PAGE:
The Arbitral Scenario and the Applicable Laws - Chapter 6.2 - Transnational Litigation and Commercial Arbitration - 3rd Edition
Joseph Lookofsky is Professor of Private and Commercial Law at the University of Copenhagen. He received his B.A. in Economics from Lehigh University, his J.D. from the New York University School of Law, and was admitted to the New York State Bar in 1971. He received his Danish law degrees (cand.jur. and dr.jur.) from the University of Copenhagen and joined the Law Faculty there in 1982.
Ketilbjorn Hertz is Senior Consultant with the Danish Ministry of Justice, which he joined in 1997. He received degrees from the University of Copenhagen, B.A. in law in 1991, cand.jur. in 1993, B.A. in French in 1998, and Ph.D. in law in 1998.
6.2. THE ARBITRAL SCENARIO AND THE APPLICABLE LAWS
6.2.1. The Arbitral Scenario
An agreement to arbitrate is, in effect, a special kind of forumselection clause. Whereas some forum-clauses evidence an agreement to litigate before the courts of a particular State, an arbitration clause in a contract between merchants residing in different nation-States indicates an agreement to resolve disputes — not in any national court, but rather — by other, alternative means.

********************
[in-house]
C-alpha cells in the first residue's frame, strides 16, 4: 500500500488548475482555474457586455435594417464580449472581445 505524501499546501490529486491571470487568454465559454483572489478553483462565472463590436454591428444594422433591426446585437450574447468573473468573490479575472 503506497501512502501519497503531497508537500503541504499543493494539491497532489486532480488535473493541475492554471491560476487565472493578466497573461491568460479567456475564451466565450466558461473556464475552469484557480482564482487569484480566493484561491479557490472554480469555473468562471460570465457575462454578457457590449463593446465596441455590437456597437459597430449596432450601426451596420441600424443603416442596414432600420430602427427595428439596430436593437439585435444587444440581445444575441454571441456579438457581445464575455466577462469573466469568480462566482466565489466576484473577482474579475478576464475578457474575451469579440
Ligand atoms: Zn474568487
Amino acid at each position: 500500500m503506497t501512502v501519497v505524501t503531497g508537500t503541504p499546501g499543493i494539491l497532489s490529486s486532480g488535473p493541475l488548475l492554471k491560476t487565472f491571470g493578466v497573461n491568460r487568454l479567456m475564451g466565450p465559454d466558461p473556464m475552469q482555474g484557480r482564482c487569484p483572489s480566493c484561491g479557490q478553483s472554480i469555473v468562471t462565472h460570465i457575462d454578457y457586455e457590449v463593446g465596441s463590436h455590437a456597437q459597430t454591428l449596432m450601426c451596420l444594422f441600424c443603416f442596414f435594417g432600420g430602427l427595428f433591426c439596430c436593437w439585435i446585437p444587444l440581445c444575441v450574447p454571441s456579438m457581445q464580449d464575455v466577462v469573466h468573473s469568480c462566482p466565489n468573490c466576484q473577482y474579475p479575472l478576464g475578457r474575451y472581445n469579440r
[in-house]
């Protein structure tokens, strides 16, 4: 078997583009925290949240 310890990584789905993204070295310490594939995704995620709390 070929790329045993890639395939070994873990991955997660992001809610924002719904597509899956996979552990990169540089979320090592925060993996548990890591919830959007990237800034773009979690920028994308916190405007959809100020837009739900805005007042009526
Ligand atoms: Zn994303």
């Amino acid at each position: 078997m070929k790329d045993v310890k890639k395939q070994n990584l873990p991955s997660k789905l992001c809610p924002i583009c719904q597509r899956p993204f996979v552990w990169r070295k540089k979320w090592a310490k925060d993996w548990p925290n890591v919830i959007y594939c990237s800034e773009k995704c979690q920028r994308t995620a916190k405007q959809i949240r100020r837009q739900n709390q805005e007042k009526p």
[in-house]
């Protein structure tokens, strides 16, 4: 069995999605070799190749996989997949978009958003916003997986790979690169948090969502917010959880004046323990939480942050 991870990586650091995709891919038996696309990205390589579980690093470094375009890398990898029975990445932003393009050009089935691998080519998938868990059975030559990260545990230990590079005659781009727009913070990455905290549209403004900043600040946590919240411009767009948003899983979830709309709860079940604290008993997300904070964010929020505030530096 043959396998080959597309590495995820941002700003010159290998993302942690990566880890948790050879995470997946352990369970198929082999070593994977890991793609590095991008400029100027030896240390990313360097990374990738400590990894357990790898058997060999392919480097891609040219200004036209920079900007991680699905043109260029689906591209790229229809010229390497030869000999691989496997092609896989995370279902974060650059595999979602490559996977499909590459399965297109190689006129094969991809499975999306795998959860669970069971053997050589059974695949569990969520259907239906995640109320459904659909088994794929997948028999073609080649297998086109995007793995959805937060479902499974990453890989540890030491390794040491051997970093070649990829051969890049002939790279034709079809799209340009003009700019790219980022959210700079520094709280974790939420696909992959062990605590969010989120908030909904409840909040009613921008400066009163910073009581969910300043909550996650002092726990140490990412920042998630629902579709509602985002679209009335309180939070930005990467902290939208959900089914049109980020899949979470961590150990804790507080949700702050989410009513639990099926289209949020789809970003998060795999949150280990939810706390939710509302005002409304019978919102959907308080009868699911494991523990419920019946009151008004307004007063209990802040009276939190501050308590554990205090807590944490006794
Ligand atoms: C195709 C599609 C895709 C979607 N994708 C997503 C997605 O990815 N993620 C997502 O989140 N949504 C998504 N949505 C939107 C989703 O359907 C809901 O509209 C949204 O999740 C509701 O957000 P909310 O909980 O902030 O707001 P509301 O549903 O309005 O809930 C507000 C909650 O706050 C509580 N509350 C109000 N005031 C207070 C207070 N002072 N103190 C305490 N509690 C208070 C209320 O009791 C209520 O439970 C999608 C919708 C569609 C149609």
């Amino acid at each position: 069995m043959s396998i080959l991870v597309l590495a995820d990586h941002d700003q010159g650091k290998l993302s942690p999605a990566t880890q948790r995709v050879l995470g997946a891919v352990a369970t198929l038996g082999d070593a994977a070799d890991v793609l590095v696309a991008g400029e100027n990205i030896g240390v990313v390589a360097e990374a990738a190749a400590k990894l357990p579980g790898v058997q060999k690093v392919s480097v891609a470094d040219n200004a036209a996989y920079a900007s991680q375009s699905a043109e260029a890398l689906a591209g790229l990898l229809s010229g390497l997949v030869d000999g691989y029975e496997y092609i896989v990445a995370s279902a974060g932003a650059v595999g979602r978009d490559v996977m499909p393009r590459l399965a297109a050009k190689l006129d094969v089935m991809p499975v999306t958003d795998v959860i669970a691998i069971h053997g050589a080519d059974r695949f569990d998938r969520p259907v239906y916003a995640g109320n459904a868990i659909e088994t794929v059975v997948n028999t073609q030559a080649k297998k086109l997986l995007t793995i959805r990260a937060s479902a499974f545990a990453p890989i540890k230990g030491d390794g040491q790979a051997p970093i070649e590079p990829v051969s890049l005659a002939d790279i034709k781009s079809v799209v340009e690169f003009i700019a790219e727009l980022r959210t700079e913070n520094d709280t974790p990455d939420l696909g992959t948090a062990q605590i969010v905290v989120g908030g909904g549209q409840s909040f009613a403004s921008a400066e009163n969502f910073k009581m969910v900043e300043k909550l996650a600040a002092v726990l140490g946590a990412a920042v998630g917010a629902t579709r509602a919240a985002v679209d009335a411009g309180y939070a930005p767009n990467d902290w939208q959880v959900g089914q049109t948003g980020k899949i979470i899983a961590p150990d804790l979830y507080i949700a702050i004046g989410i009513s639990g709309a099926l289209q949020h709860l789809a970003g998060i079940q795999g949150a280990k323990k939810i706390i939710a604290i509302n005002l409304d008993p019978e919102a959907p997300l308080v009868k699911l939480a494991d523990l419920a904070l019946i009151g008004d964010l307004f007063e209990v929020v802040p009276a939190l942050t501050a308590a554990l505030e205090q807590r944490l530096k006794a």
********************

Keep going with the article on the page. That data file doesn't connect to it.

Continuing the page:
The question of whether such an agreement is valid and binding, thus effectively “ousting” the jurisdiction of national courts, is regulated by both national and international law. Under the national law of most commercially well-developed jurisdictions, and as supplemented by the 1958 New York Convention, an agreement to arbitrate will usually be held to bind, provided the parties have voluntarily reached an ad idem agreement.1
Recognition and enforcement of the parties’ agreement to arbitrate commercial disputes is a particular application of the familiar principle of contractual freedom. At least within the limits of what the courts deem to be reasonable and fair, the parties can lay down their own private — in this case private procedural — law.
One way to lay down the procedural law is to incorporate, by reference, a standardized set of arbitral rules (e.g.):
All disputes arising in connection with the present contract shall be settled by arbitration under the UNCITRAL rules.
CHAPTER 6 INTERNATIONAL COMMERCIAL ARBITRATION
6.2 The Arbitral Scenario, Institutions and Applicable Laws6.2.1 The Arbitral Scenario 6.2.2 Institutional Arbitration 6.2.3 From Procedure to Conflicts and Substantive Law 6.2.4 International Regulation: An Introduction to the 1958 New York Convention